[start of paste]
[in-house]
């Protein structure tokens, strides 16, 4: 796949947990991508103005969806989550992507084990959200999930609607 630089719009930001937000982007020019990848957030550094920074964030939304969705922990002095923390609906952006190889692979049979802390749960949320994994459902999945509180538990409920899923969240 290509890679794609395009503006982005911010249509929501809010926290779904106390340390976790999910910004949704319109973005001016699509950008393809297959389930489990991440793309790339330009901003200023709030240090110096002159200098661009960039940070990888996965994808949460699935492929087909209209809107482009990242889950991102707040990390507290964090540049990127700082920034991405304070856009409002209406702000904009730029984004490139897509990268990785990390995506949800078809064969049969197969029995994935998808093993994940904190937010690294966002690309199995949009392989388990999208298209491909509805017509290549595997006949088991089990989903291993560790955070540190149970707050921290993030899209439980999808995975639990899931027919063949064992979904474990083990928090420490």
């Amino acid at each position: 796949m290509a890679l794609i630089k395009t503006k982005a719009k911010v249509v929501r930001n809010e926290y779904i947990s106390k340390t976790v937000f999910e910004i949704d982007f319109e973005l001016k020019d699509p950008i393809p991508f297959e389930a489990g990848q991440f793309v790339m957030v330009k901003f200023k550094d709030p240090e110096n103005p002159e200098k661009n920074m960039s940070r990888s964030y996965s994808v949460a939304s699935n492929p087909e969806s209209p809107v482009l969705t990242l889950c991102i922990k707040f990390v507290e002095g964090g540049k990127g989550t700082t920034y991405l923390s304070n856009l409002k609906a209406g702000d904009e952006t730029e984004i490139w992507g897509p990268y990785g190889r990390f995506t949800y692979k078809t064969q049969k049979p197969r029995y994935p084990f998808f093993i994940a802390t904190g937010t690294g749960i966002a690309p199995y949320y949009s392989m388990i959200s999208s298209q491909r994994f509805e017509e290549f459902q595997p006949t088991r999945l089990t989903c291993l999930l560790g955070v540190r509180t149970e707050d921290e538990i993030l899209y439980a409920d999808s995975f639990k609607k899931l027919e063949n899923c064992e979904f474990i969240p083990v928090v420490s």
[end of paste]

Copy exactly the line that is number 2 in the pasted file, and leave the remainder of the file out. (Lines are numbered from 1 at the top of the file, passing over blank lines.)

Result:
């Protein structure tokens, strides 16, 4: 796949947990991508103005969806989550992507084990959200999930609607 630089719009930001937000982007020019990848957030550094920074964030939304969705922990002095923390609906952006190889692979049979802390749960949320994994459902999945509180538990409920899923969240 290509890679794609395009503006982005911010249509929501809010926290779904106390340390976790999910910004949704319109973005001016699509950008393809297959389930489990991440793309790339330009901003200023709030240090110096002159200098661009960039940070990888996965994808949460699935492929087909209209809107482009990242889950991102707040990390507290964090540049990127700082920034991405304070856009409002209406702000904009730029984004490139897509990268990785990390995506949800078809064969049969197969029995994935998808093993994940904190937010690294966002690309199995949009392989388990999208298209491909509805017509290549595997006949088991089990989903291993560790955070540190149970707050921290993030899209439980999808995975639990899931027919063949064992979904474990083990928090420490």